Agriculture currently provides some 71% of the country's total foreign exchange earnings, and employs approximately 29% of the total labour force.

Although about 1,998,230 acres or 38% of the total land area are considered potentially suitable for agricultural use, only perhaps 10 to 15% is in use in any one year. About half of this is under pasture, with the remainder in a variety of permanent and annual crops. The traditional system of "milpa" (shifting cultivation) involves the annual clearing of new land for crop production, however, there is an increasing number of farmers making permanent use of cleared land by mechanical means. A tax is levied on the unimproved "value" of the land.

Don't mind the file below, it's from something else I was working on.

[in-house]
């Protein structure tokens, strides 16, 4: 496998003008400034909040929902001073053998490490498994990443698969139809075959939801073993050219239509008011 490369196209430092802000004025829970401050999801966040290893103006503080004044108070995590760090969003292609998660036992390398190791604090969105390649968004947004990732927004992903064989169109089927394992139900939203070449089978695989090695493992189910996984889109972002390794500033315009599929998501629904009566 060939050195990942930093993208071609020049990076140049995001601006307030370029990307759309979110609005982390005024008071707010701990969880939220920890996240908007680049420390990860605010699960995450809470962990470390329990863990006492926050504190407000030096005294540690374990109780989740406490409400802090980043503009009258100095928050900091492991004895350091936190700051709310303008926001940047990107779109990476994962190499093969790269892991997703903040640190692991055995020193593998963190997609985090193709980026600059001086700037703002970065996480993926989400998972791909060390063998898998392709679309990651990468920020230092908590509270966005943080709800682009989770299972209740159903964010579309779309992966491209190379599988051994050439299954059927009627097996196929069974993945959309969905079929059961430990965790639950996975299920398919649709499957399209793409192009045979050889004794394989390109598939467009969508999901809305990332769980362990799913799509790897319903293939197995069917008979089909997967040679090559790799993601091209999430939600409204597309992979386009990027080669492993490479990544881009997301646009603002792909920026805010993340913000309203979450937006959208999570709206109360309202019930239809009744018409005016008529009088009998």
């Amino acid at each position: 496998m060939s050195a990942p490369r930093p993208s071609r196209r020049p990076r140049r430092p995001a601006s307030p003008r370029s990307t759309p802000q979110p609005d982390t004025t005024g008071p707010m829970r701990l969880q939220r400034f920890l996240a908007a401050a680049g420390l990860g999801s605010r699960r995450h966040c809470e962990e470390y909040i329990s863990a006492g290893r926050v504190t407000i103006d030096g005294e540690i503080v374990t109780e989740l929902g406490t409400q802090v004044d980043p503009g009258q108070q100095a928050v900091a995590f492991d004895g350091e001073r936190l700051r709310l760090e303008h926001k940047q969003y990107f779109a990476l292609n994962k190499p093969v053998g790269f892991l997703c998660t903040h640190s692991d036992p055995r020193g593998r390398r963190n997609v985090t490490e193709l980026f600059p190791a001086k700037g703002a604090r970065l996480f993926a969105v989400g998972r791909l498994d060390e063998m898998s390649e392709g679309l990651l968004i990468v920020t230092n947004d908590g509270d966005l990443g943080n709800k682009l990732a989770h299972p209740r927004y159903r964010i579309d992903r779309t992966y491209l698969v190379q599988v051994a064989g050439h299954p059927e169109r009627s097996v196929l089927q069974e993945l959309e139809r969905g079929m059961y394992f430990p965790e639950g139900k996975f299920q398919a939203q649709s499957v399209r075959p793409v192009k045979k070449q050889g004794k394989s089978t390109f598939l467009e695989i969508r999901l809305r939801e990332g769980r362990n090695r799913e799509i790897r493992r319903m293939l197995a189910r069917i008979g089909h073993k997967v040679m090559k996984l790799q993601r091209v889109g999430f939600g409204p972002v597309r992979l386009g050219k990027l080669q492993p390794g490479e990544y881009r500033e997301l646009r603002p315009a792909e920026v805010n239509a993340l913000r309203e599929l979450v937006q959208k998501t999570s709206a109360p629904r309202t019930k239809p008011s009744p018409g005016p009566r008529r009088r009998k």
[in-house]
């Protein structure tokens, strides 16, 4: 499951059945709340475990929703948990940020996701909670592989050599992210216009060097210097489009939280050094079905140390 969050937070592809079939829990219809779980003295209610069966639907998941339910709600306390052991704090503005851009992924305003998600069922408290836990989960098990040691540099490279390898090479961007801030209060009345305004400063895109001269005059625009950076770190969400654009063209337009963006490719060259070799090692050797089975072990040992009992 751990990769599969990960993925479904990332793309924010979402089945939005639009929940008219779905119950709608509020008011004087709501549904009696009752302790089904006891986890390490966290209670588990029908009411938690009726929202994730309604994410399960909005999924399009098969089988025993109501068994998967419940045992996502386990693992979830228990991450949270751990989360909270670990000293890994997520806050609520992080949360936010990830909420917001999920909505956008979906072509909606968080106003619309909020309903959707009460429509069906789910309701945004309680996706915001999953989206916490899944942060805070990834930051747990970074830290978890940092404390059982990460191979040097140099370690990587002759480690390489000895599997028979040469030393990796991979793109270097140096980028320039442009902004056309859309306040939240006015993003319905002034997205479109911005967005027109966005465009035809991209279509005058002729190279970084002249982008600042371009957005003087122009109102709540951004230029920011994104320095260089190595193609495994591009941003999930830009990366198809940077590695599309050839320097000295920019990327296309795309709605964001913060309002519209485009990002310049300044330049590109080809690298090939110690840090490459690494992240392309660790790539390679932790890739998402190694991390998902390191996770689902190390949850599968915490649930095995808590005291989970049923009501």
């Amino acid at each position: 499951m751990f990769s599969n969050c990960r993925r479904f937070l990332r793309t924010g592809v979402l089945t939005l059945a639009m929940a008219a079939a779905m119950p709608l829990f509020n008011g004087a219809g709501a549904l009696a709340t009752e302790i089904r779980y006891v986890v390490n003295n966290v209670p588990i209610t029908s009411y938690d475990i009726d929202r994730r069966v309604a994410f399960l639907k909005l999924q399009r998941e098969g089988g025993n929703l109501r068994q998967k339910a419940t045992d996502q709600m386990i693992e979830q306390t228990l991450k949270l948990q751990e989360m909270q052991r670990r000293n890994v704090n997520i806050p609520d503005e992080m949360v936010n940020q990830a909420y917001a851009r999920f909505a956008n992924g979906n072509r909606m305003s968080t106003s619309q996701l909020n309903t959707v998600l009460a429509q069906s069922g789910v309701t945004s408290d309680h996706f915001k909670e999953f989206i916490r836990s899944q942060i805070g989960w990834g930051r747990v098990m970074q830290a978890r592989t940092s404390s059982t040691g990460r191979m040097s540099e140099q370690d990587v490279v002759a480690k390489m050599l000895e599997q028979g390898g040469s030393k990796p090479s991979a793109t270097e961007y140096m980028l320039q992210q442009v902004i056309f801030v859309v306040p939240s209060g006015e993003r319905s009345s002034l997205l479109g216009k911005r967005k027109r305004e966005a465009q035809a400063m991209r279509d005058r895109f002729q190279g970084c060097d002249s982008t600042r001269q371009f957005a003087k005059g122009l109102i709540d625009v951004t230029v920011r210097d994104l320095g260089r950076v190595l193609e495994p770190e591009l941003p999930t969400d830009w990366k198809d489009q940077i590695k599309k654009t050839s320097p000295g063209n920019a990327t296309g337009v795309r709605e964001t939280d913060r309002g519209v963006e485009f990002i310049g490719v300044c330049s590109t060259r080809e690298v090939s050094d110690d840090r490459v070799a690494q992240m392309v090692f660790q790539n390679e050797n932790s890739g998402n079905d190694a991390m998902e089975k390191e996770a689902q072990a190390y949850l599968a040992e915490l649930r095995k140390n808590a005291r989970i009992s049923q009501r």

The expansion and improvement of agriculture is one of the principal aims of national development planning. The Department of Agriculture of the Ministry of Agriculture & Fisheries maintains an Extension Service with officers posted in all districts. Agricultural research is conducted at the Central Farm Research Station into a variety of tropical crops, livestock and pasture. Agricultural research is also done by other non-governmental bodies, such as the Caribbean Agricultural Research and Development Institute (CARDI) and the Taiwanese Mission, within the country. The Ministry provides mechanical, veterinary and quarantine services to farmers and an agricultural training college at Central Farm. Other government services include the Belize Marketing Board, which operates in the buying and selling of producers' rice from the Toledo District, and the Development Finance Corporation, which offers credit to farmers, among others.